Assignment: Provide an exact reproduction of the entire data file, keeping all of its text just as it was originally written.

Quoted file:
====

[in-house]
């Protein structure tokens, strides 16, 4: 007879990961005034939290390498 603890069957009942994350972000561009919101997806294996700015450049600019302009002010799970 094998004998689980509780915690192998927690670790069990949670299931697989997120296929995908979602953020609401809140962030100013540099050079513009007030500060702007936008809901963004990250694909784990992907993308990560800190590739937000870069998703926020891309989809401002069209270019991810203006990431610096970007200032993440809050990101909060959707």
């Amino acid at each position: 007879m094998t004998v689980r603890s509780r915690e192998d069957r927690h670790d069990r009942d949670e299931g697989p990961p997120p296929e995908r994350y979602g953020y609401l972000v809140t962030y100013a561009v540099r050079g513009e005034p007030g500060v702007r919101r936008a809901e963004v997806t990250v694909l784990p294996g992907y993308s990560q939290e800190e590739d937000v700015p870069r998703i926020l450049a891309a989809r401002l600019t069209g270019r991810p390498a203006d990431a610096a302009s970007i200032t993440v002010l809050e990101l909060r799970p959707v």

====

[in-house]
């Protein structure tokens, strides 16, 4: 007879990961005034939290390498 603890069957009942994350972000561009919101997806294996700015450049600019302009002010799970 094998004998689980509780915690192998927690670790069990949670299931697989997120296929995908979602953020609401809140962030100013540099050079513009007030500060702007936008809901963004990250694909784990992907993308990560800190590739937000870069998703926020891309989809401002069209270019991810203006990431610096970007200032993440809050990101909060959707």
């Amino acid at each position: 007879m094998t004998v689980r603890s509780r915690e192998d069957r927690h670790d069990r009942d949670e299931g697989p990961p997120p296929e995908r994350y979602g953020y609401l972000v809140t962030y100013a561009v540099r050079g513009e005034p007030g500060v702007r919101r936008a809901e963004v997806t990250v694909l784990p294996g992907y993308s990560q939290e800190e590739d937000v700015p870069r998703i926020l450049a891309a989809r401002l600019t069209g270019r991810p390498a203006d990431a610096a302009s970007i200032t993440v002010l809050e990101l909060r799970p959707v």